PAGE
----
Archives SEEM

Ian DONOHUE

Ian DONOHUE

Trinity College Dublin, Ireland

Le vendredi 9 mars - 11h30 Grande Salle CEFE (1919 Rte de Mende, 1e étage, aille C)

 (Seminar in English)
 
Human actions challenge nature in many ways. Ecological responses are complex, demanding measures that describe them succinctly. Collectively, these measures encapsulate the overall ‘stability’ of the system. However, ecologists have taken an inconsistent and one-dimensional approach to both disturbances and stability. This has led to confused communication of the nature of stability and the level of our insight into it. As a consequence, the policy literature is replete with terms relating to stability that are ill-defined and unmeasureable. We have a remarkably poor understanding of the impacts on stability of the characteristics that define many, perhaps all, of the most important elements of global change. I will describe what we know about stability and discuss solutions for how we can reduce the disconnect between ecology and policy and incorporate the multidimensional complexity of natural responses to environmental change into environmental research, policies and actions.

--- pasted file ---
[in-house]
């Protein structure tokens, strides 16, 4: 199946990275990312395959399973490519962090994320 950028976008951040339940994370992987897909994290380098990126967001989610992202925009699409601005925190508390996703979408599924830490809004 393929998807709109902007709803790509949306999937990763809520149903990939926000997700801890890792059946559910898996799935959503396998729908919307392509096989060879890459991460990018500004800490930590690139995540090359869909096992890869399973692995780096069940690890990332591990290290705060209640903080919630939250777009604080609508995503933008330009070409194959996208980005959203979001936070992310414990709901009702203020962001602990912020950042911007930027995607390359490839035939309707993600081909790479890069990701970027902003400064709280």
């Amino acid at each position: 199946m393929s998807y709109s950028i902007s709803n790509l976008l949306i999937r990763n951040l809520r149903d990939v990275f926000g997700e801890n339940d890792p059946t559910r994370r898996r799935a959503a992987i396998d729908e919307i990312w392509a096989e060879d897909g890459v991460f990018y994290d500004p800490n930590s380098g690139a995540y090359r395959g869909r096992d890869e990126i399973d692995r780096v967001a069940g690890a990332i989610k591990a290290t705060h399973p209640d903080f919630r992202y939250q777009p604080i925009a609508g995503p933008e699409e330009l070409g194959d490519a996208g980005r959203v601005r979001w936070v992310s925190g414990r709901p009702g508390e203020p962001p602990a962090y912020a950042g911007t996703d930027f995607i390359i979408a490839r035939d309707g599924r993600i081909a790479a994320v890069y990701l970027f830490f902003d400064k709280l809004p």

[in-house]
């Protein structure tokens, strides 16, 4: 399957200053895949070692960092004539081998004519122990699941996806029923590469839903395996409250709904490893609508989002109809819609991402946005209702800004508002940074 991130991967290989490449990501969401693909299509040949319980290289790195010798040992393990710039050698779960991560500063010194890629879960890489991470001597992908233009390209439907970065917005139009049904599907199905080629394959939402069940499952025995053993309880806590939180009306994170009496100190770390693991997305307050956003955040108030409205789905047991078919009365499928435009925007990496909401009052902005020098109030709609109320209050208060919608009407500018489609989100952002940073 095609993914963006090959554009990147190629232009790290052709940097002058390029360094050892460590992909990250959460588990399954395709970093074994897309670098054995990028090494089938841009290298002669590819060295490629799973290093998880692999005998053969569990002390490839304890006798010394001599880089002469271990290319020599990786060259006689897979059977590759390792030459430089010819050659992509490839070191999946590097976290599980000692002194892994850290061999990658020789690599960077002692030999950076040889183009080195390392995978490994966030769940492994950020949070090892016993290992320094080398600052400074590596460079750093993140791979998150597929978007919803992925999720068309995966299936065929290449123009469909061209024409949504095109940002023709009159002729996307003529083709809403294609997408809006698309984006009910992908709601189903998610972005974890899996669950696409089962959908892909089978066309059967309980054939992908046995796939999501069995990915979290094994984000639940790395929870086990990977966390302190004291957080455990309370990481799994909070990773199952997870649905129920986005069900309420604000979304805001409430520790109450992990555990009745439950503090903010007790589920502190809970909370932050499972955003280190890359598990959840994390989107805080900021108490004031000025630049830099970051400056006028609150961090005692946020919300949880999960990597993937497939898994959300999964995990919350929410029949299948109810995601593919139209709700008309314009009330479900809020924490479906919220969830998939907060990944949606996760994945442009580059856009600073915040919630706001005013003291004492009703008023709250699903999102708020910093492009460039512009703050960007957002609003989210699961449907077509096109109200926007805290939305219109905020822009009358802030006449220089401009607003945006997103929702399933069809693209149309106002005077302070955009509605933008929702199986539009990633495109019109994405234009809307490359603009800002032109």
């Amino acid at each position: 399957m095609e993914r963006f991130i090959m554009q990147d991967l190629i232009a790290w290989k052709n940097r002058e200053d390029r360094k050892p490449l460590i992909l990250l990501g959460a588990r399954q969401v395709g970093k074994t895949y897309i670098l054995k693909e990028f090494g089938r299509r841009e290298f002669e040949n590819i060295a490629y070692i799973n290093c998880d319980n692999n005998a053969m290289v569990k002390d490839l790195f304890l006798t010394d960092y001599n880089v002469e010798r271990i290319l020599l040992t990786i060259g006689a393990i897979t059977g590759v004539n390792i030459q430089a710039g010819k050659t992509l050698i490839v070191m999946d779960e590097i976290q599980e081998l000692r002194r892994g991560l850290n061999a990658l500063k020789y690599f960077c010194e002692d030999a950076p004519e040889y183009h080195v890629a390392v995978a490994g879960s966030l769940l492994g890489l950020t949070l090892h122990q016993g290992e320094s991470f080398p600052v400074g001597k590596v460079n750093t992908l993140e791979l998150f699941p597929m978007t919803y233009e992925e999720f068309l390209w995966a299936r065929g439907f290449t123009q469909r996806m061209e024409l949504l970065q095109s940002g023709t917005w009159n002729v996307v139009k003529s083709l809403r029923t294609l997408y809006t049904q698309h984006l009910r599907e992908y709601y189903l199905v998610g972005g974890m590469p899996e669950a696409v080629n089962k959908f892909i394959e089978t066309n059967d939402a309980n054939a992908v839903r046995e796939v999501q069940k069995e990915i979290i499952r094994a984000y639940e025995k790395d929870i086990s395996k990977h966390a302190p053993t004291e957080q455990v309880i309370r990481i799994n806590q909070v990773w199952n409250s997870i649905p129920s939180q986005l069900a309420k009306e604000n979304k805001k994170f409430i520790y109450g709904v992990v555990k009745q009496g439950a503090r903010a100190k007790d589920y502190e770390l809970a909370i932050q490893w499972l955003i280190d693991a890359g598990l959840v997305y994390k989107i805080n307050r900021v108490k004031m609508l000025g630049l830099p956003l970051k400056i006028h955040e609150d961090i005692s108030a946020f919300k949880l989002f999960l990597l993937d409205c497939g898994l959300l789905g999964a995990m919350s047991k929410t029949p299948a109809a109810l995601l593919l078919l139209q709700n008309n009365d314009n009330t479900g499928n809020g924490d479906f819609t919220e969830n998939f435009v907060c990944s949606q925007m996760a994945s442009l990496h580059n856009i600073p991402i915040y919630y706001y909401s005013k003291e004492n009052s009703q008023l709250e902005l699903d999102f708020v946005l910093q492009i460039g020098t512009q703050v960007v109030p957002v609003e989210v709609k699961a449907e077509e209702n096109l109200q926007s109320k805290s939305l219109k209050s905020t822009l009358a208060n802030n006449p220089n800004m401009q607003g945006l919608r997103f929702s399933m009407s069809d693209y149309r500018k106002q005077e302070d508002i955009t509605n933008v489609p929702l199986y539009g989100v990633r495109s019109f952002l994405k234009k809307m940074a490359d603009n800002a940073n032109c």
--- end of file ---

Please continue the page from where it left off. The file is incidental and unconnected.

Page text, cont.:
Recent publications:
 
Donohue, I., Petchey, O.L., Montoya, J.M., Jackson, A.L., McNally, L., Viana, M., et al. (2013). On the dimensionality of ecological stability. Ecology Letters, 16, 421–429.
 
Donohue, I., Hillebrand, H., Montoya, J.M., Petchey, O.L., Pimm, S.L., Fowler, M.S., et al. (2016). Navigating the complexity of ecological stability. Ecology Letters, 19, 1172–1185.

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